Do You Have What it Takes to Succeed in Goaltending

July 31, 2008

What makes one goalie better than another?

1. Daily Work Ethic

Today there are many kids who simply believe they should be named to whichever team they want (not to mention the “starter”) without any understanding of the work it takes. Like the real world, there is no entitlement in goaltending or hockey. Every start, every save, every win must be earned and those are only available to hard working goalies.

 I recall growing-up with my Dad telling me “Kevin, somewhere someone is working harder than you.” I never wanted to hear it but it taught me dedication to hard work is the only path to success. To this day, whenever I’m comfortable, I recall his words and focus on working harder.

Goalies, who want to excel, must work hard every drill in every practice. Every shot must be competed for as if it’s during a game.

For kids who are entering Bantam-age, off-ice work is vital. Improving strength, speed, flexibility and reviewing game film (if available) is a must to any serious goalie.

The goalies with incredible daily work ethics achieve success, those who don’t eventually wish they had.

2. Passion for the Position

A great goalie has a burning desire to make a difference for his team and become the best. He is never afraid of any challenge (facing a breakaway, playing in sudden-death overtime, etc) because he relishes anytime he is in net (including practice). Goalies with passion make themselves and their team better.

3. Attitude/Character

Many goalies spend time worrying about their playing time and stats. Simply, those players are selfish and rarely have respectable careers. All successful goalies continually work to improve, want to be the difference for their team, refuse to place blame on others for failures and recognize no success comes without hard work. Goalies concentrating on effort and what is best for their team succeed while others are disappointed.

4. Confidence/Leadership

Hard work, success and having passion creates confidence in a goalie. Confident goalies command respect and leadership opportunities. Goalies are not allowed to wear the “C’ or “A” but they can lead the team even more effectively than the team’s designated leadership. All teams follow the path of their goalie.

5. Love of the Game

Hockey is a special game and goalies should embrace the fact they are playing the most important position in the world’s fastest game. Any chance to watch a game, from their own level through the NHL, should be taken advantage of. The speed, grace, physicality, and intensity create a game unparalleled in the world of sport. All goalies should appreciate what the game offers and watch at every opportunity.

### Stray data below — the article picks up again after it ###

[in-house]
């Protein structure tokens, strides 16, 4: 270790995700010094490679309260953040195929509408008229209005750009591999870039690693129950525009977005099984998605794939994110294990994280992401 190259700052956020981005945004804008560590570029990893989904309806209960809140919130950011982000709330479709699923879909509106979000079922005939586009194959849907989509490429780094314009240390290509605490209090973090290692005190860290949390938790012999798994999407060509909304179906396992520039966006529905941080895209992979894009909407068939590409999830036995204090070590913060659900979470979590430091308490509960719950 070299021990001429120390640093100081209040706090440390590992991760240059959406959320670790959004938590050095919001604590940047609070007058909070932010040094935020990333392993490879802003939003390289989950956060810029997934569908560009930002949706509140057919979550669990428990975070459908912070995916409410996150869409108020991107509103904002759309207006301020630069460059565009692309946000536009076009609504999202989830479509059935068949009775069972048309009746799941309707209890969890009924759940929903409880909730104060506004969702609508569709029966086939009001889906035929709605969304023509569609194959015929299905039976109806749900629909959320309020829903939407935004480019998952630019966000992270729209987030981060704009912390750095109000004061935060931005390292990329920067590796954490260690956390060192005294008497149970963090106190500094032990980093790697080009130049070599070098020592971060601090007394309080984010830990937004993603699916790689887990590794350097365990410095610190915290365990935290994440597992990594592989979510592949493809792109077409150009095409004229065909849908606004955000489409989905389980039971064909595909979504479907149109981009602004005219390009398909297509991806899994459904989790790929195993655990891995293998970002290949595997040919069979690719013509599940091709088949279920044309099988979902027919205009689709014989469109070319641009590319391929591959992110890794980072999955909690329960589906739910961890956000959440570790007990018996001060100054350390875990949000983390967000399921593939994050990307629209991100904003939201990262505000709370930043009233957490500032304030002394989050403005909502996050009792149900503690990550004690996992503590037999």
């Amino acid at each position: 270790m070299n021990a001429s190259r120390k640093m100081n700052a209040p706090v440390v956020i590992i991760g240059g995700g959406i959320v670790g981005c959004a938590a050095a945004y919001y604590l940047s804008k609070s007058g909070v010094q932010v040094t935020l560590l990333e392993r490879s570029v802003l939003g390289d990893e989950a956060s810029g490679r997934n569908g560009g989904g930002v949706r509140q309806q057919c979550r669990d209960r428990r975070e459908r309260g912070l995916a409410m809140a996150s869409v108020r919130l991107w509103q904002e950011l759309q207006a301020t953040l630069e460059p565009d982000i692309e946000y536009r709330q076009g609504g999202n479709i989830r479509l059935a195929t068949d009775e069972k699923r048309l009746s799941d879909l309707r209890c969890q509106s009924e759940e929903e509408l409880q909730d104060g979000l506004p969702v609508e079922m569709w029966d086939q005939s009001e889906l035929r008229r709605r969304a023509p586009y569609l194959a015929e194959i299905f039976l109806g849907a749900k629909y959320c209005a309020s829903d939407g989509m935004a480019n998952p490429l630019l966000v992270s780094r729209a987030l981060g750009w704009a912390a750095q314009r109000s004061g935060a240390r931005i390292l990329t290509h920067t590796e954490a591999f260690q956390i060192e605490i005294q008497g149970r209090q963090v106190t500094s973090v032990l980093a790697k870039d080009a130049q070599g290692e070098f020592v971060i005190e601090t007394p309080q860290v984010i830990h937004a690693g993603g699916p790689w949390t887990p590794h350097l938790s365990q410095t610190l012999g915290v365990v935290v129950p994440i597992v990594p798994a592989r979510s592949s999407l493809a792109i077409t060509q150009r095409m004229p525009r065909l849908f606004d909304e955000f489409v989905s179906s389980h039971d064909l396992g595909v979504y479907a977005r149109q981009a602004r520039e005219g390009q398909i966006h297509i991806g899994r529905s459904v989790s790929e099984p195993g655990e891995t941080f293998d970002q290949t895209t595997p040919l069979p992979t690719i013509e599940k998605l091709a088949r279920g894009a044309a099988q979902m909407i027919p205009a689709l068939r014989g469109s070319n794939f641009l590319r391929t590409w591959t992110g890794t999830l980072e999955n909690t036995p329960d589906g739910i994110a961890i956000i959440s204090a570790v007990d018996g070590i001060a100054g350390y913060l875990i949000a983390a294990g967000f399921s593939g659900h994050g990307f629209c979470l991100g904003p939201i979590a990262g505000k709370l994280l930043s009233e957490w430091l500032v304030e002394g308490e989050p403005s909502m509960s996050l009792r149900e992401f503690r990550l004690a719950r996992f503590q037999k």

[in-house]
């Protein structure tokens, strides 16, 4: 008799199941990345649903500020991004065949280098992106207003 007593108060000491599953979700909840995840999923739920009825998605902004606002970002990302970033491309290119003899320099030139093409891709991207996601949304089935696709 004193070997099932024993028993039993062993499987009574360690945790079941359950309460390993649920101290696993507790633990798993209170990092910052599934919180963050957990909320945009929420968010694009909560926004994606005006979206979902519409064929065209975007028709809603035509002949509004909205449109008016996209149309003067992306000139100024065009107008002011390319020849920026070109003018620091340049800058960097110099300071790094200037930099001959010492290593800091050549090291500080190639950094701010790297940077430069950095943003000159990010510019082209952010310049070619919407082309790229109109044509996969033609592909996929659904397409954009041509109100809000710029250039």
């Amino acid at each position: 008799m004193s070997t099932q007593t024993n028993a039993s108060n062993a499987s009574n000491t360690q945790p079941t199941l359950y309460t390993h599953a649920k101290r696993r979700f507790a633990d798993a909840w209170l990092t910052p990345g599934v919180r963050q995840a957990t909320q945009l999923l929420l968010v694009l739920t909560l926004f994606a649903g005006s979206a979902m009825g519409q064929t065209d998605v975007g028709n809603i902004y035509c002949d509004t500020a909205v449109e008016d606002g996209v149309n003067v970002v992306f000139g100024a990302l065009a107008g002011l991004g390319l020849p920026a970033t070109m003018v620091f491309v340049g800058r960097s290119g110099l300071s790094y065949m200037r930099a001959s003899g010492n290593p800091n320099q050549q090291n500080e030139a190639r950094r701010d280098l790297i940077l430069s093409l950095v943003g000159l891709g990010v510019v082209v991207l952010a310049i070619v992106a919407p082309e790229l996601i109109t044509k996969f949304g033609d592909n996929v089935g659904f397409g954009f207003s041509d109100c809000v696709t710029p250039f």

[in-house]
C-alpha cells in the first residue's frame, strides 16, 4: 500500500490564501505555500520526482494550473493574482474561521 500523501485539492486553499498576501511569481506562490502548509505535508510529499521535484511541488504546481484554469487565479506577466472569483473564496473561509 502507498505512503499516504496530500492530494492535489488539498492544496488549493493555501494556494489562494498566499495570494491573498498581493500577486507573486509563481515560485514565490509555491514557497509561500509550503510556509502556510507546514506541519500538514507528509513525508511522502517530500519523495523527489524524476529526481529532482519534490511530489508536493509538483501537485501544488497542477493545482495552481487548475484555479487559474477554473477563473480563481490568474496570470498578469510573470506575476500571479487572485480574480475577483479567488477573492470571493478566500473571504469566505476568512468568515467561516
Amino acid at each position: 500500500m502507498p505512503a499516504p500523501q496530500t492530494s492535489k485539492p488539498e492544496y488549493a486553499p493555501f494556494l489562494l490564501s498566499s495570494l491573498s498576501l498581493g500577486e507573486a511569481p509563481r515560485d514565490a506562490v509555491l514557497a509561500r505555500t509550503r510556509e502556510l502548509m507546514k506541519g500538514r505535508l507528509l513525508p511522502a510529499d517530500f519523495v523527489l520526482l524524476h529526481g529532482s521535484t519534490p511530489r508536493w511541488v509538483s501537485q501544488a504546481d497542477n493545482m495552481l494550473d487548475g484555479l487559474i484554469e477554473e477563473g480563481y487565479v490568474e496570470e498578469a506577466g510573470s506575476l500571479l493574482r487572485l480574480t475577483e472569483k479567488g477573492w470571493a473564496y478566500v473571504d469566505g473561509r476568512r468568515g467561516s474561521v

6. Resilience/Mental Toughness

Through the years I have said hockey prepares young men for life. This is particularly true for goalies. Jacques Plante, considered by many as the greatest goalie to ever play, asked, “How would you like it if at your job, every time you made the slightest mistake a little red light went on over your head and 18,000 people stood up and screamed at you?” Goalies must learn to be thick-skinned, deal well with adversity, remain relaxed and focused among chaos and rely on themselves within a team atmosphere. All of these are vital traits for real life. The best goalies know what they can control and realize the rest is “noise.”

7. Understand the Position

Being a hard working athlete and having excellent skills takes a goalie only so far – there is much, much more to the position. They must play “smart” and be familiar with the ongoing consistent “patterns” that occur throughout the game – none of which come naturally.

How are these assets formed? It begins with the willingness to learn, followed by good coaching, experience, and watching other goalies.

8. Knowing Your Strengths/Weaknesses

The best goalies own a mirror and aren’t afraid to look into it. They know their strong and weak parts of their game. Constant reflection on ability/performance is a must with the commitment to work on problem-areas and reinforce strengths.  

9. Ability to Adjust

Hockey changed dramatically with rules on obstruction/interference three years ago. Attacking players were given more time to shoot – creating more accurate shots. Blocking goalies (i.e. butterfly style) had to change their game to succeed or risk the chance of getting left behind. The game will always change and goalies must recognize the differences and be willing to adjust their game.

10. Fighting Spirit

When the puck is loose in the crease (or just outside) the goalie must do anything to get their gloves/pad/stick on it. As well, if the goalie is caught out of position, they must fight to make the save no matter the likelihood of success. This seems like common sense but, apparently, it’s not. I’ve witnessed many goalies at all levels allow unnecessary scoring chances or give up when out-of-position. I’ve never understood this!  A goalie’s main responsibility is to prevent goals and they need to do whatever it takes (within the rules) to get the job done.

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Anchoring the Pads

July 31, 2008